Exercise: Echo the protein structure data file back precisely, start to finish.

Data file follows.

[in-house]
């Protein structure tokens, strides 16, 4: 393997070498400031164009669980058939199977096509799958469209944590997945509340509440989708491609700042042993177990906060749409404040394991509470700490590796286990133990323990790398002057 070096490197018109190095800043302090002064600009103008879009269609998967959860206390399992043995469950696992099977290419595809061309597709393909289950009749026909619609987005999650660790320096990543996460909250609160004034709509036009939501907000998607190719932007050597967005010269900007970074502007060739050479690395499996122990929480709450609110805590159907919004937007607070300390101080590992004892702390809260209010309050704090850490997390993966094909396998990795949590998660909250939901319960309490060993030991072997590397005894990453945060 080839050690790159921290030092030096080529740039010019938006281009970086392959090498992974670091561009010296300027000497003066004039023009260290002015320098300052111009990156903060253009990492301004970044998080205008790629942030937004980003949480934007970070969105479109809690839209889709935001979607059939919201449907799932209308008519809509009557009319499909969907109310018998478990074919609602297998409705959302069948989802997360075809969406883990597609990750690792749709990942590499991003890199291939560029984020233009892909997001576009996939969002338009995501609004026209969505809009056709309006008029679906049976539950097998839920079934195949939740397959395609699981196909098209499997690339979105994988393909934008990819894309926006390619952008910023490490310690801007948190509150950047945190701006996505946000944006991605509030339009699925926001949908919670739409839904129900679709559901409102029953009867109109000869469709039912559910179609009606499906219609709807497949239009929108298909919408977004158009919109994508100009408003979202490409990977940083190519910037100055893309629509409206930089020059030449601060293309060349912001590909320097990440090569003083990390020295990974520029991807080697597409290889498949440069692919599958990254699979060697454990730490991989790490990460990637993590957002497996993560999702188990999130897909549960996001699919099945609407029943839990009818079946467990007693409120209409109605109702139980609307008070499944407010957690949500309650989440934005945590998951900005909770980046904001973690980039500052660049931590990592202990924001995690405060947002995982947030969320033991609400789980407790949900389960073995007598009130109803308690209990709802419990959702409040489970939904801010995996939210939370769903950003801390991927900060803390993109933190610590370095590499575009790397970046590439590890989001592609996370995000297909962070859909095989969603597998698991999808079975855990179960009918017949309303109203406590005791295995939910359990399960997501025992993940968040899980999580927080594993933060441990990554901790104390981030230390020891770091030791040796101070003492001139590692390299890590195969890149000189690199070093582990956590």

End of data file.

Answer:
[in-house]
């Protein structure tokens, strides 16, 4: 393997070498400031164009669980058939199977096509799958469209944590997945509340509440989708491609700042042993177990906060749409404040394991509470700490590796286990133990323990790398002057 070096490197018109190095800043302090002064600009103008879009269609998967959860206390399992043995469950696992099977290419595809061309597709393909289950009749026909619609987005999650660790320096990543996460909250609160004034709509036009939501907000998607190719932007050597967005010269900007970074502007060739050479690395499996122990929480709450609110805590159907919004937007607070300390101080590992004892702390809260209010309050704090850490997390993966094909396998990795949590998660909250939901319960309490060993030991072997590397005894990453945060 080839050690790159921290030092030096080529740039010019938006281009970086392959090498992974670091561009010296300027000497003066004039023009260290002015320098300052111009990156903060253009990492301004970044998080205008790629942030937004980003949480934007970070969105479109809690839209889709935001979607059939919201449907799932209308008519809509009557009319499909969907109310018998478990074919609602297998409705959302069948989802997360075809969406883990597609990750690792749709990942590499991003890199291939560029984020233009892909997001576009996939969002338009995501609004026209969505809009056709309006008029679906049976539950097998839920079934195949939740397959395609699981196909098209499997690339979105994988393909934008990819894309926006390619952008910023490490310690801007948190509150950047945190701006996505946000944006991605509030339009699925926001949908919670739409839904129900679709559901409102029953009867109109000869469709039912559910179609009606499906219609709807497949239009929108298909919408977004158009919109994508100009408003979202490409990977940083190519910037100055893309629509409206930089020059030449601060293309060349912001590909320097990440090569003083990390020295990974520029991807080697597409290889498949440069692919599958990254699979060697454990730490991989790490990460990637993590957002497996993560999702188990999130897909549960996001699919099945609407029943839990009818079946467990007693409120209409109605109702139980609307008070499944407010957690949500309650989440934005945590998951900005909770980046904001973690980039500052660049931590990592202990924001995690405060947002995982947030969320033991609400789980407790949900389960073995007598009130109803308690209990709802419990959702409040489970939904801010995996939210939370769903950003801390991927900060803390993109933190610590370095590499575009790397970046590439590890989001592609996370995000297909962070859909095989969603597998698991999808079975855990179960009918017949309303109203406590005791295995939910359990399960997501025992993940968040899980999580927080594993933060441990990554901790104390981030230390020891770091030791040796101070003492001139590692390299890590195969890149000189690199070093582990956590």